After Gestational Diabetes, More Exercise May Ward Off Type 2

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Type 2 diabetes risk among women with history of gestational diabetes lower among women who exercised most

May 19, 2014 / Author:  / Reviewed by: Joseph V. Madia, MD Beth Bolt, RPh

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(dailyRx News) Women who have gestational diabetes during pregnancy have a higher risk of developing type 2 diabetes later in life. Certain lifestyle changes may reduce that risk.

A recent study showed that women with a history of gestational diabetes who were the most physically active had the lowest risk of developing type 2 diabetes later.

However, women who spent the most time watching TV were more likely to develop type 2 diabetes than women who did not watch much TV.

"Get more exercise if you have a history of gestational diabetes."

Wei Bao, MD, PhD, of the National Institutes of Health, led this study.

Gestational diabetes occurs among pregnant women who had not had diabetes previously but have high blood sugar levels during pregnancy. Gestational diabetes can cause health problems for both mother and baby.

Infants born to women with gestational diabetes may be large for their age, have low blood sugar, and be more likely to become obese. Women with gestational diabetes have a higher risk of developing type 2 diabetes after they give birth.

According to Dr. Bao and colleagues, about one-third of women with type 2 diabetes have a history of gestational diabetes.

This study examined the effects of physical activity, TV watching time and sedentary activity (inactivity) on the progression of diabetes among women who had a history of gestational diabetes.

Dr. Bao and team recruited 4,554 women who had previously had gestational diabetes and followed up with them from 1991 to 2007.

These researchers periodically assessed the amount of time the women spent physically active and engaging in sedentary behavior.

Participants reported how much time per week they spent walking, jogging, bicycling and doing other physical activities. They also reported the average time they spent watching TV or sitting.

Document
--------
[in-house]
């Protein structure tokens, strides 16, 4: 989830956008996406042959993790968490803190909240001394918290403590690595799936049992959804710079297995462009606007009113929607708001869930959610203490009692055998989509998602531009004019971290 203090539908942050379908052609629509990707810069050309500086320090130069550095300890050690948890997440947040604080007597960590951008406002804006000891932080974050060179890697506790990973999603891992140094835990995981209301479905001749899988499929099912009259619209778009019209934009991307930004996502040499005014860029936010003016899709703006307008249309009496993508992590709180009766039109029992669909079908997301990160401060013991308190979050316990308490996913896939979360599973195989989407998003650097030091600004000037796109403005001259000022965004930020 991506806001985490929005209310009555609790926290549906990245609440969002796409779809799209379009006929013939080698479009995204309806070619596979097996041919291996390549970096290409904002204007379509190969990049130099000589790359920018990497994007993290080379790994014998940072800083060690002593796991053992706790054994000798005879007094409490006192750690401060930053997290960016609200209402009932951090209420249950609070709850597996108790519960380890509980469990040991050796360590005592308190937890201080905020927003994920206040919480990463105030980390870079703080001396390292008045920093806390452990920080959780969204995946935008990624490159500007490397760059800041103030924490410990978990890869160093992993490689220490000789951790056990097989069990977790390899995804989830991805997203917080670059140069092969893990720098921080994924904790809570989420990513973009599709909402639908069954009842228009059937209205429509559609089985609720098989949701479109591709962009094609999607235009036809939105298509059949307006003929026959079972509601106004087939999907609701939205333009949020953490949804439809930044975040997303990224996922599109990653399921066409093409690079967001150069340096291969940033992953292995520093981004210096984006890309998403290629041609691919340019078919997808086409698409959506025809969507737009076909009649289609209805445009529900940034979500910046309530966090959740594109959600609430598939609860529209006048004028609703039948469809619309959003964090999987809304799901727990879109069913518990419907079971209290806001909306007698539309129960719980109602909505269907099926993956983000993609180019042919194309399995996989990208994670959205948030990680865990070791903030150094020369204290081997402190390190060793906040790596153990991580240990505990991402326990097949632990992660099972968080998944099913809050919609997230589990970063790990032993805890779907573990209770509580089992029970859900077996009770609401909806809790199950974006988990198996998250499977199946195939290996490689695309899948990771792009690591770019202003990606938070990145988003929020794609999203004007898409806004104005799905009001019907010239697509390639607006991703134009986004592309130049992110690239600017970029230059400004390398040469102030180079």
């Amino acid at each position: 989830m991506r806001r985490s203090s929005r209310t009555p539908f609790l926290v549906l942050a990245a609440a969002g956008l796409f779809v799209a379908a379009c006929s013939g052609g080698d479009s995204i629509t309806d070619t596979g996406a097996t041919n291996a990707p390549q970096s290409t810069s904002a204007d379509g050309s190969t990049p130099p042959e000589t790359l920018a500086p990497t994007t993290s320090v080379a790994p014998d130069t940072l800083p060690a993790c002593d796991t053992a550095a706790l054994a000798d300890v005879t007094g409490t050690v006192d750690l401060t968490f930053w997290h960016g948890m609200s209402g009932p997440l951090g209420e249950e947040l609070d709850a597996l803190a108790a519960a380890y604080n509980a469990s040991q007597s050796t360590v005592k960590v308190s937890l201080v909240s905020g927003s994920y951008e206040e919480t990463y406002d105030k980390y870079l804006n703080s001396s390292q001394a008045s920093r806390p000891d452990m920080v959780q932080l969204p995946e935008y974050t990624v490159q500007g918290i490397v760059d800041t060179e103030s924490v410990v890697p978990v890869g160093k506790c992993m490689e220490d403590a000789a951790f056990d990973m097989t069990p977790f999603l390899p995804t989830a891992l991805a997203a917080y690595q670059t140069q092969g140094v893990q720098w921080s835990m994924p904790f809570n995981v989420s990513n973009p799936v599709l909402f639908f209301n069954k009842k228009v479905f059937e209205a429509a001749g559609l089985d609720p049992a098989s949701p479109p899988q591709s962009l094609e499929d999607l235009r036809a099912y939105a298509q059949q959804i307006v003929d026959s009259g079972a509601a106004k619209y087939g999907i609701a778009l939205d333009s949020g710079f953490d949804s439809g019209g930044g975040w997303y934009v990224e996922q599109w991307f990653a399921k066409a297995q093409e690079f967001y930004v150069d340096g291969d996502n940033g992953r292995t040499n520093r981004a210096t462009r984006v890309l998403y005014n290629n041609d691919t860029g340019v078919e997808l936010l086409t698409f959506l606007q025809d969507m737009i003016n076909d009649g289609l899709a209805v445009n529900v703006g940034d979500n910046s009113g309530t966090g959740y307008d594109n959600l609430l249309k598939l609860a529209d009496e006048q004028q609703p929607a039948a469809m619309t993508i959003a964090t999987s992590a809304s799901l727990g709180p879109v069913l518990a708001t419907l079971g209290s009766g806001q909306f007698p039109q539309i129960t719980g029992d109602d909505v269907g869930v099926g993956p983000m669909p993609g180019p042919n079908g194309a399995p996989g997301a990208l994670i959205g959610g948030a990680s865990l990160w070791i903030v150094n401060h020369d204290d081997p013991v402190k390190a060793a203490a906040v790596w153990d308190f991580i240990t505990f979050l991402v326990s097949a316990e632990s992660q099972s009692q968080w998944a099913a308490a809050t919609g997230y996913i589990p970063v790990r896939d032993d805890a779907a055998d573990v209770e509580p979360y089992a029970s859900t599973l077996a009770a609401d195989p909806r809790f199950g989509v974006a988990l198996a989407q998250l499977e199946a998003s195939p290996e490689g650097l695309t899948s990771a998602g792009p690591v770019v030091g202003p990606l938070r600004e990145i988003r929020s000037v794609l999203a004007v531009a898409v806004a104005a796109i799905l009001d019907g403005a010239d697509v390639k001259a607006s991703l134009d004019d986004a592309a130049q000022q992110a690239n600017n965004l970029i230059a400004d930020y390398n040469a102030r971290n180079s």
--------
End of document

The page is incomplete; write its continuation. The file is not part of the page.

In total, the participants' exercise and sedentary behaviors were assessed four times over the course of the study.

After the completion of the study, the researchers found 635 cases of type 2 diabetes among the women with a history of gestational diabetes.

They found that women who spent the most time physically active were leaner and less likely to be smokers compared to the rest of the women.

The authors of the study reported that for every 100 minutes per week spent doing moderate physical activity, the women had a 9 percent lower risk of type 2 diabetes.

Compared with women who maintained their levels of physical activity, women who increased the amount of time they spent exercising by 150 minutes per week had a 47 percent lower risk of type 2 diabetes.

Women who watched 20 or more hours of television per week were about 77 percent more likely to develop type 2 diabetes than women who watched zero to five hours per week.

Dr. Bao and team concluded that physical activity may help lower the risk of gestational diabetes progressing into type 2 diabetes.

They suggested that women with a history of gestational diabetes engage in a more active lifestyle.

This study was published in JAMA Internal Medicine on May 19.

The research was funded by the Intramural Research Program of the Eunice Kennedy Shriver National Institute of Child Health and Human Development. The authors disclosed no conflicts of interest.